It’s all about who we are. That is kind of how my version of the A Portrait a Day Project began. Our history is rich, and full of factual information about the times. There are countless people that make history, but there are even more that are affected by those in the positions of power that carry on with their daily lives in most cases undocumented. My project is simply to put a face on at least 365 of those in our community whom we may never otherwise meet or see.

This project was actually born in the years during and following the Great Depression—at which time the photographers of the Farm Security Administration traveled the country placing faces on those affected by the depression in a focused effort to give them a voice. The battles between the political parties at that time were in so many ways as divided as they are today, and surprisingly enough the arguments were quite similar. The public attitudes and arguments toward illegal immigration and its effect on the American labor force were as strong then as they are today. Please note that I am not taking sides only referencing our history.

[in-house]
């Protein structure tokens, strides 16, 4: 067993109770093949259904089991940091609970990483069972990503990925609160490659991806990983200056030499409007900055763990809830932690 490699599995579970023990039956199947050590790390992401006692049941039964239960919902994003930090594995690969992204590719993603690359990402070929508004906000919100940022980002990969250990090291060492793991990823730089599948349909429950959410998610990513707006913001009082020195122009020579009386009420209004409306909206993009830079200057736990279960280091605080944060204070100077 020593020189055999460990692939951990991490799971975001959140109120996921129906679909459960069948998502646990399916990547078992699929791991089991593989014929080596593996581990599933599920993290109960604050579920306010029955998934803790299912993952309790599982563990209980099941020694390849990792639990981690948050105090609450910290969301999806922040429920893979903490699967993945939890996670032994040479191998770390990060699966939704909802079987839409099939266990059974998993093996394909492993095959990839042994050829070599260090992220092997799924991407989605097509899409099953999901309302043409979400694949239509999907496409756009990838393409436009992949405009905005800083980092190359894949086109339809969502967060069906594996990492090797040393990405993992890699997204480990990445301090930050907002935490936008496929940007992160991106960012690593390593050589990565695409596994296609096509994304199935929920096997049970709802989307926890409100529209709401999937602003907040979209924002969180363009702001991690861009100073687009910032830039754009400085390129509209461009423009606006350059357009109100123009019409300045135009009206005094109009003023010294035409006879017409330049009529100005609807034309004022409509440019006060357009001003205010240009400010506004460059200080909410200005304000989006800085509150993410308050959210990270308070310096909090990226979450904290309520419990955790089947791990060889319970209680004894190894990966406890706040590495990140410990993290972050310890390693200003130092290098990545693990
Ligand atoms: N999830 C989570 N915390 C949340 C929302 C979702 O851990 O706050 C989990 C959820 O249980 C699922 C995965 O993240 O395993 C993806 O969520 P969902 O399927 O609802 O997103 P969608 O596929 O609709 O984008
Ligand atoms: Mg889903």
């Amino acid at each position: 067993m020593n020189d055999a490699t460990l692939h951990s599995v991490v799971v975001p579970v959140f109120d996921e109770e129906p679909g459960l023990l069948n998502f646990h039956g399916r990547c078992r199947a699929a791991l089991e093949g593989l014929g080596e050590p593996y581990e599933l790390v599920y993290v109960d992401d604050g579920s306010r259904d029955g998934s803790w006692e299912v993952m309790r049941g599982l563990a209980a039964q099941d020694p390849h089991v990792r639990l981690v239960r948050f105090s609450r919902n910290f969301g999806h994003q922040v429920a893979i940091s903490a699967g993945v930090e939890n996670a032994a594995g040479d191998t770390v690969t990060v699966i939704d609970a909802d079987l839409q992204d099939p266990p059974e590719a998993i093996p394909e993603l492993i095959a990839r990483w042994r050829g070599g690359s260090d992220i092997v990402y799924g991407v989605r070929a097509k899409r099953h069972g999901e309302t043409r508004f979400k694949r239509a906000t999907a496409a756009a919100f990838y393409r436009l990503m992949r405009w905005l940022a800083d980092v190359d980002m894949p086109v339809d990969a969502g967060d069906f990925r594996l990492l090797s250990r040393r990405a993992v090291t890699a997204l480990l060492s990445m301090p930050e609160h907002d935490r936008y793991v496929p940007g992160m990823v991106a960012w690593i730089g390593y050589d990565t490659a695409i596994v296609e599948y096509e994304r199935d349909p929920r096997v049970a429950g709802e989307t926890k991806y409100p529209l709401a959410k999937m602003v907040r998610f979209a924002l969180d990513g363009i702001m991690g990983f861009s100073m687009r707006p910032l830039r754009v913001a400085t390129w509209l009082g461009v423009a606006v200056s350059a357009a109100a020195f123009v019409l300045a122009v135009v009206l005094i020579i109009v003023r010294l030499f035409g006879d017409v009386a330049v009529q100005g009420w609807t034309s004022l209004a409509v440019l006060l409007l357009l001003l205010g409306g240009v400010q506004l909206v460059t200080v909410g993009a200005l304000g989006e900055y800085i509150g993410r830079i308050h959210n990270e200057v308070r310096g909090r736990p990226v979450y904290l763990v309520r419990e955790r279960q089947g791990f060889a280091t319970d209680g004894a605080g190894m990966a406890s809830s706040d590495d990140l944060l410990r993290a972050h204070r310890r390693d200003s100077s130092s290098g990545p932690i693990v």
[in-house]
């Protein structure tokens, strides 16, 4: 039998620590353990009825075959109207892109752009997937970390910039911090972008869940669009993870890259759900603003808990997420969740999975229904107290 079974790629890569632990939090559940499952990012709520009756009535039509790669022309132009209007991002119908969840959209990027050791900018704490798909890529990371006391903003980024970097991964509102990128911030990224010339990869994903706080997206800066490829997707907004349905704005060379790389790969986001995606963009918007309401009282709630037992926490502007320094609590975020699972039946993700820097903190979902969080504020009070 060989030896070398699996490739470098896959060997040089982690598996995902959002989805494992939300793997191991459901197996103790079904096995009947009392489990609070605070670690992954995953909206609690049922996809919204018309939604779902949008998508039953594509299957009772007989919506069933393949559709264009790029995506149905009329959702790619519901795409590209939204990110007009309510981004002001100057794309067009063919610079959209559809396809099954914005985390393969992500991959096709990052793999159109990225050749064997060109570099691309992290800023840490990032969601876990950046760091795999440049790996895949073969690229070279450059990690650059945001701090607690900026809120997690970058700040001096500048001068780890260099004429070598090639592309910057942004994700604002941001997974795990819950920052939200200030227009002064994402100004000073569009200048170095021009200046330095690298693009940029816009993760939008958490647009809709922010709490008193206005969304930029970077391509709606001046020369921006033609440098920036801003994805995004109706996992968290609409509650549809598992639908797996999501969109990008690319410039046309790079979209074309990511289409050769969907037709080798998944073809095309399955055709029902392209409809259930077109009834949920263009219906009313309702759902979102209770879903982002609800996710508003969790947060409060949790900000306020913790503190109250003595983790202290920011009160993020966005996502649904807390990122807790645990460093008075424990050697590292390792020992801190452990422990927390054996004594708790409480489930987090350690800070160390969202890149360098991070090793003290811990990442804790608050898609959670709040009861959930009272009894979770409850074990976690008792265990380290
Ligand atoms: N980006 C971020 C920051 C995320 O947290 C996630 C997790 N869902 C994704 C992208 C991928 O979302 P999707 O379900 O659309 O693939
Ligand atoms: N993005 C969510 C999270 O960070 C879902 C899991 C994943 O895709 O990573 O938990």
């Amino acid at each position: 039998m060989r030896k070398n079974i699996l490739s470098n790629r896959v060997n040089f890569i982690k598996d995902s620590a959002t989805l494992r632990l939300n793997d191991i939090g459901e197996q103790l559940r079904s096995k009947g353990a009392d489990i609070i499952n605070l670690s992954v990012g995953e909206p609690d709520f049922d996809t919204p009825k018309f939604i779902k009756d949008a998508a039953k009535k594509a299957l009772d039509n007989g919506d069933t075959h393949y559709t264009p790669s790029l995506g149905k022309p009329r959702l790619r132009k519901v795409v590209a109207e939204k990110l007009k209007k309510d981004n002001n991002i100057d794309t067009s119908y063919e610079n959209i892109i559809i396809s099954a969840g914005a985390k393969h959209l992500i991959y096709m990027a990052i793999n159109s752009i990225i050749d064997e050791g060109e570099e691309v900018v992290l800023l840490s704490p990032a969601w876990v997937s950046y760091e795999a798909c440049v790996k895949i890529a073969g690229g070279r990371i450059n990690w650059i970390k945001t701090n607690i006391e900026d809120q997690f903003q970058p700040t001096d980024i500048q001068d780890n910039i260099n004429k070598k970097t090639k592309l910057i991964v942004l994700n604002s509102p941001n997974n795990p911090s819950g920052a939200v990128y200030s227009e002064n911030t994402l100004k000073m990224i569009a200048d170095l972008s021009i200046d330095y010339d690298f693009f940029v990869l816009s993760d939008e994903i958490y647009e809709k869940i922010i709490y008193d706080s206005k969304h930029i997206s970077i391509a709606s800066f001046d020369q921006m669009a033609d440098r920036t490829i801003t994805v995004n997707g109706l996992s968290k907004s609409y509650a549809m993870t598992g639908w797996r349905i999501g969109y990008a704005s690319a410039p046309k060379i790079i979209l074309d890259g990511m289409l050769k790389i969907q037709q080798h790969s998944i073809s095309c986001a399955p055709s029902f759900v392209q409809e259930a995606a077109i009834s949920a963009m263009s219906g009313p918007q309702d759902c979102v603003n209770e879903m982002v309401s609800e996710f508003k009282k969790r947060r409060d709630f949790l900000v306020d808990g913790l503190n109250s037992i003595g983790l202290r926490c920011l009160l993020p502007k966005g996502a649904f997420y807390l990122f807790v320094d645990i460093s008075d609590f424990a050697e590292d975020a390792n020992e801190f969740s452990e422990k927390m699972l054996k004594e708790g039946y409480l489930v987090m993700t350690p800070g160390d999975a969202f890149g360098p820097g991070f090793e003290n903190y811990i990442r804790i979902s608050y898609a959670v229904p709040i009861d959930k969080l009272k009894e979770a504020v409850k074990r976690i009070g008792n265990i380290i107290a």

In the 1930’s there was also a man made disaster that came in the form of dust storms that created the dust bowl, which stretched from the Texas panhandle to Southern North Dakota. Those storms were the result of killing off the buffalo, pulling the prairie grasses and overworking the land for profit. Washington then as now was not prepared to deal with such a disaster, but the cause was found as well as resolution. As of this writing resolution is being sought in the oil spill in the Gulf of Mexico, which in one way or another will affect us all.

The economic parallels along with other social issues made me think of what America really looks like today, how it would be to revisit the FSA photo project, but the country has grown considerably and it seemed to be a rather ambitious and tough sell. So, as I tell my students of photography, “narrow your focus”. I narrowed mine and decided to introduce the population of Indianapolis to some of their neighbors. Some in prominent positions will of course be easily recognized, others obviously will not. My hope is that you give them a look, because we are all interconnected, and while you may not know their faces they may have made or possibly will make a difference in your life.

I will take pictures of someone from our city each day for a year. There will be exceptions, which will occur when I have scheduled absences from the city, and those portraits will be photographed prior to my departure but posted daily.


John R. Gentry, Jr., Photographer
June 1, 2010

This website was designed and developed by Steve Hodges and John R. Gentry, Jr.